*As country records 55% decline in malaria death
The World Health Organization (WHO) has launched the 2022 Nigeria Malaria Report, which revealed that Nigeria recorded a 55 percent drop in malaria deaths.
The report showed that Nigeria accounts for around 27 percent of the global burden of malaria cases, but the country has seen major progress.
According to the report, malaria incidence has fallen by 26 percent since year 2000 from 413 per 1000 to 302 per 1000 in 2021, while malaria deaths have also fallen by 55 percent, from 2.1 per 1000 population to 0.9 per 1000 population.
Speaking during the virtual launch yesterday, WHO Regional Director for Africa, Dr. Moeti Matshidiso, said that Nigeria has made great strides in improving the health of its population.
Matshidiso observed that the country has made progress on HIV between 2015 and 2021, meeting two of the 95-95-95 goals, and tuberculosis intervention coverage is improving, with increasing case detection over the same period.
She noted that the key drivers of the continued malaria disease burden include the size of Nigeria’s population, which was making scaling up intervention challenging; suboptimal surveillance systems, which picked up less than 40 percent of the country’s malaria data; inadequate funding to ensure universal interventions across all states; and health seeking behaviour, where people use the private sector, with limited regulation, preferentially.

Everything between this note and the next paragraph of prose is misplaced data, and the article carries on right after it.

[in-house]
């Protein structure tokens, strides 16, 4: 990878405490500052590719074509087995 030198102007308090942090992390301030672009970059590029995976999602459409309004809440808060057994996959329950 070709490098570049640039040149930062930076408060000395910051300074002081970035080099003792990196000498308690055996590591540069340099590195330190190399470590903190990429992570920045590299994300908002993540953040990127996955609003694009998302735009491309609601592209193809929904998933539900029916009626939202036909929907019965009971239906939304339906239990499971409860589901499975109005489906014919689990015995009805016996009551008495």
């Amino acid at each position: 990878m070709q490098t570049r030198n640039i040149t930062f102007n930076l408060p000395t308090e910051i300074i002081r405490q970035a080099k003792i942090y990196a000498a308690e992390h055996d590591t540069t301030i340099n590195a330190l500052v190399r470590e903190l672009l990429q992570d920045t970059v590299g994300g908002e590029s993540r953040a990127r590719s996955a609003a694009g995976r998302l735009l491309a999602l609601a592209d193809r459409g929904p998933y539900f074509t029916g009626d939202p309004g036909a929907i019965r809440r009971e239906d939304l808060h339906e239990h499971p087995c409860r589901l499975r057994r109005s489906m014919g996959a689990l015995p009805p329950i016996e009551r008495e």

Matshidiso noted that the Report on Malaria in Nigeria 2022 was an excellent model from which to use data to prioritize health interventions, adding that by using data, we can prioritize and target interventions, optimize allocation of resources, and facilitate the monitoring of performance at federal and state levels.
According to her, the report provides critical information on the status of malaria in each of the 36 States and the Federal Capital Territory of Nigeria, making it unique in providing data at the State level to guide a truly subnational response to malaria, providing an overview of the malaria situation across all States, focusing on population demographics, malaria interventions, climate, and disease burden.
She stated that addressing the prevention, elimination and control of malaria and the burden from other diseases requires critical data and information gathering for evidence-based investment and decision-making.
“This report is a result of the collaboration between the Nigeria Malaria Elimination Programme, the WHO Regional Office for Africa, and the Global Malaria Programme. Going forward, the Regional Office must support the generation of the data and evidence required to develop similar reports on other diseases and conditions. This will enable countries to monitor interventions at national and sub-national level, to tailor the use of funds by donors and governments in the control of communicable and non-communicable diseases”, she added.